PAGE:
Yearwood adds that servicing portfolios held by these mortgage subsidiaries range in size from $300 million to $11 billion. RTC intends to sell all the subsidiaries as going concerns, he says.

"We let the market decide how [a mortgage subsidiary] will be sold," says Ed Mahaney, assistant director of conservatorship operations at the RTC.

RTC prefers selling larger companies as "a going concern," notes Mahaney. However, buyer preference generally determines deal structures. For instance, Lomas Mortgage USA was the top bidder last year for the $4.5 billion servicing portfolio held by Dallas-based Bright Banc. Because Lomas already had servicing capability, it simply purchased the Bright portfolio from the RTC.

All of the 37 firms will be sold this year, and "the vast majority will be sold as a going concern," Yearwood notes, rather than as bulk servicing packages. RTC's goal, he adds, "is to get these companies back into the private sector as quickly as possible."

Executives at CenTrust Mortgage and other thrift subsidiaries whose parents went into RTC conservatorship generally have positive comments about the process. CenTrust had "record production" last year, Gundersen notes, even though during seven months of that time it was under RTC supervision.

"Disruption was kept to a minimum," says Gundersen. However, he notes, the process of being resold by the RTC is "not the fastest system in the world." Nor is it an easy process. Some employees become disgruntled and leave. And working with the RTC can be difficult. Firings and lawsuits are not unheard of in these situations.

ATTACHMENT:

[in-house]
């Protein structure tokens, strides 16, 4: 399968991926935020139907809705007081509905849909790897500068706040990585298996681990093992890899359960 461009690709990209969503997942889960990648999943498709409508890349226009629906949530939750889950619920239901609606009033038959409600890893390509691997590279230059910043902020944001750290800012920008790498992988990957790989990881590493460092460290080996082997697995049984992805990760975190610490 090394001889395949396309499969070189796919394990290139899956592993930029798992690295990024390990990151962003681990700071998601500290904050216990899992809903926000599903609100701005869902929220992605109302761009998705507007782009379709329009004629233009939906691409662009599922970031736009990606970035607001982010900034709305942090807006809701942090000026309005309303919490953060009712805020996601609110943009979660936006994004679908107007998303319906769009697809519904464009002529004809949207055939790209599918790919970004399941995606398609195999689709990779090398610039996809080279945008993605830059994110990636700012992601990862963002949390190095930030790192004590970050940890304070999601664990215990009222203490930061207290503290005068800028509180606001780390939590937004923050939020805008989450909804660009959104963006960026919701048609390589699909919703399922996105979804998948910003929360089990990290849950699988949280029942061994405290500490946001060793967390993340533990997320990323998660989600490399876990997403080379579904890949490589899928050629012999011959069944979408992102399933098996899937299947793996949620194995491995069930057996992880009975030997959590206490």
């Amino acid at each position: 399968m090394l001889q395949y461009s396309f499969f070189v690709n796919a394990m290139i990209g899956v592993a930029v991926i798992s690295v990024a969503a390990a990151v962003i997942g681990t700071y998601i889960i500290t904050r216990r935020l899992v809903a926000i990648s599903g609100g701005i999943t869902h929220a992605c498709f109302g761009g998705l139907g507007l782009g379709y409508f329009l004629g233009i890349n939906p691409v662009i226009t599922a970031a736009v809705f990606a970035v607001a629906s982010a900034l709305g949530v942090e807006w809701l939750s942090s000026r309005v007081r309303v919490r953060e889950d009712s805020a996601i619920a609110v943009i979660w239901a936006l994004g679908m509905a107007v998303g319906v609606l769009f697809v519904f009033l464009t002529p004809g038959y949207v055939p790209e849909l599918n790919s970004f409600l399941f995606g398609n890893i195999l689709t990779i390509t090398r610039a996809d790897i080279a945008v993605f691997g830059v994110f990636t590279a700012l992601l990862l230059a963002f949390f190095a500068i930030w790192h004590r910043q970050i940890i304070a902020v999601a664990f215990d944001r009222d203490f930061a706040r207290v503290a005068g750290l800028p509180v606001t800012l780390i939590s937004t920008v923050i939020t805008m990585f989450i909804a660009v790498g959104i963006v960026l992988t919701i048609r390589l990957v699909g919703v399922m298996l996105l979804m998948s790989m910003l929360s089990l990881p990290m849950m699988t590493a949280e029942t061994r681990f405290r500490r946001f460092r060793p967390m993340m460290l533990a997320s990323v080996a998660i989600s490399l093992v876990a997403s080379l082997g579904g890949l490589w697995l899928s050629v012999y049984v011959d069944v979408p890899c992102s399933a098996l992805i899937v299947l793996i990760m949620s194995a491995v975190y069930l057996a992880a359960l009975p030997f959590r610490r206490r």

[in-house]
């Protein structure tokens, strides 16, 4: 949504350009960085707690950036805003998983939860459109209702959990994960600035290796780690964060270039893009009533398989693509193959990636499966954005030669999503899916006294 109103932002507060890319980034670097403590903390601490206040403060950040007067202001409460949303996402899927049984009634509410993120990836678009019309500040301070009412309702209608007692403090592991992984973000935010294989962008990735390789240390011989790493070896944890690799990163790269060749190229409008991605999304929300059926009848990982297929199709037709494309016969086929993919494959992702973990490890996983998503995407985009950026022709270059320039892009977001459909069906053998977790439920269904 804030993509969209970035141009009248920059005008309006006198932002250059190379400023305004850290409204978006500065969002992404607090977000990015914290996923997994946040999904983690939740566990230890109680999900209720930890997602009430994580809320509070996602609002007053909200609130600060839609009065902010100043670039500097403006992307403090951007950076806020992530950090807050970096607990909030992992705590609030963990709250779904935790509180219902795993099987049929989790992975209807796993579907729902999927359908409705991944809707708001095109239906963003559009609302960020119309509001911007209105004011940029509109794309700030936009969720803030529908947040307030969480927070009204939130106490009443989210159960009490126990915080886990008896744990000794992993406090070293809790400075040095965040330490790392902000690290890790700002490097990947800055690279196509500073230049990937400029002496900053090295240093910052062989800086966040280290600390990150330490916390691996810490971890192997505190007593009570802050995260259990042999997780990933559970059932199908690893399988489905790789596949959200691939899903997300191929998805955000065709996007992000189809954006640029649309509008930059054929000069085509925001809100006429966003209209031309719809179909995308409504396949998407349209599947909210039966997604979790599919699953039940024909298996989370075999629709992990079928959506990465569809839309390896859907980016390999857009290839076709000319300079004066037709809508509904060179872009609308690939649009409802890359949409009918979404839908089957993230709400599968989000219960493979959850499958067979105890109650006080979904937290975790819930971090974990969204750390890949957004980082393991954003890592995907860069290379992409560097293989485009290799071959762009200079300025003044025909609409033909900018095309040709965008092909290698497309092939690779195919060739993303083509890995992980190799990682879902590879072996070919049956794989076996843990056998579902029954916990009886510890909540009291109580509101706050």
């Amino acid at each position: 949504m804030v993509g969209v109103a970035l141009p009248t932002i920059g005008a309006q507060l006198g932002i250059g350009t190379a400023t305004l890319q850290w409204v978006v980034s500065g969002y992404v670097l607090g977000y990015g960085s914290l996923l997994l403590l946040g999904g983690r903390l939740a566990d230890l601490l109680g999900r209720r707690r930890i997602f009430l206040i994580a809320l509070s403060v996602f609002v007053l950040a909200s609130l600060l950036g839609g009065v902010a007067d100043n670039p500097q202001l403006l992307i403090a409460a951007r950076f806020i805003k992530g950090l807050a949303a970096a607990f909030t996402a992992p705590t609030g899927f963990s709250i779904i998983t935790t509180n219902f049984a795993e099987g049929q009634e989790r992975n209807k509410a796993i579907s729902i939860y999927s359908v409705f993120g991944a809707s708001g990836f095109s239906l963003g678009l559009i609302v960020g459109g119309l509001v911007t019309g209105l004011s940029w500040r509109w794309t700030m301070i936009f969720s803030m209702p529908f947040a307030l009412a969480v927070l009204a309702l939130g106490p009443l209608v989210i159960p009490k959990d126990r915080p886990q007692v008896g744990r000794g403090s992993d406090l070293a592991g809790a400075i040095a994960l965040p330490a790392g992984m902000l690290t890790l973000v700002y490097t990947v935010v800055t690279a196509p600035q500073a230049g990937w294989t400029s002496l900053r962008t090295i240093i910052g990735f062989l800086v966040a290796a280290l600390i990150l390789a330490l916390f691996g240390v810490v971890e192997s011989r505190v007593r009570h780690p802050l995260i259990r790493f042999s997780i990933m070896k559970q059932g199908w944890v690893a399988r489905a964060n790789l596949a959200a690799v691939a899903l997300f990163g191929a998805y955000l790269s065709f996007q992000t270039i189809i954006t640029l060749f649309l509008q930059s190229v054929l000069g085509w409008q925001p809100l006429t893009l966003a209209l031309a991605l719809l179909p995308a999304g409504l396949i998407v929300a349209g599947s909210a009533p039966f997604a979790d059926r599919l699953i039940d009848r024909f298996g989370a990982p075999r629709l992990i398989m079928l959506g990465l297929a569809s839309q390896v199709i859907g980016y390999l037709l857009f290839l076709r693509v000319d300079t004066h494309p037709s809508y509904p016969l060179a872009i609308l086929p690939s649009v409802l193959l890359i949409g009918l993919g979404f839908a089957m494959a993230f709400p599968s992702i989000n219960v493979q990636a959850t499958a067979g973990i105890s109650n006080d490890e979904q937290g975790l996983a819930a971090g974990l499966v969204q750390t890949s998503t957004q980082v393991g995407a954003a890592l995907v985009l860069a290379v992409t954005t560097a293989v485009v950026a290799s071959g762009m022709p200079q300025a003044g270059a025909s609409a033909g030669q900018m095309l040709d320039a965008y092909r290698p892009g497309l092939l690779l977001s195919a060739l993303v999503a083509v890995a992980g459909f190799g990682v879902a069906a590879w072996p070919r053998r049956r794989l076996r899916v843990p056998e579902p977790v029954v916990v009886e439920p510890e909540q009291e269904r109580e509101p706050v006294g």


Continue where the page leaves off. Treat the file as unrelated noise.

RTC officials declined to comment to Mortgage Banking on their efforts to sell mortgage companies. One industry executive offered that the agency is "sensitive to any real or imagined criticism." As a case in point, the RTC reportedly doesn't allow mortgage subsidiaries to put in their offering memorandums the number of months that their parent has been in receivership.

But participants we talked to had few bad words about the RTC. Houston-based Commonwealth United Mortgage Senior Vice President Buck Bibb says the sales process "worked very well for us. There's nothing I would seriously criticize."

Formerly Commonwealth Mortgage Company of America LP, it was sold as a production unit to Hyperion Partners LP. Forty-five branch offices, banking and shipping, secondary marketing and compliance departments make up most of the assets sold to Hyperion, which owns Houston's United Savings Association of the Southwest, chaired by Lewis Ranieri.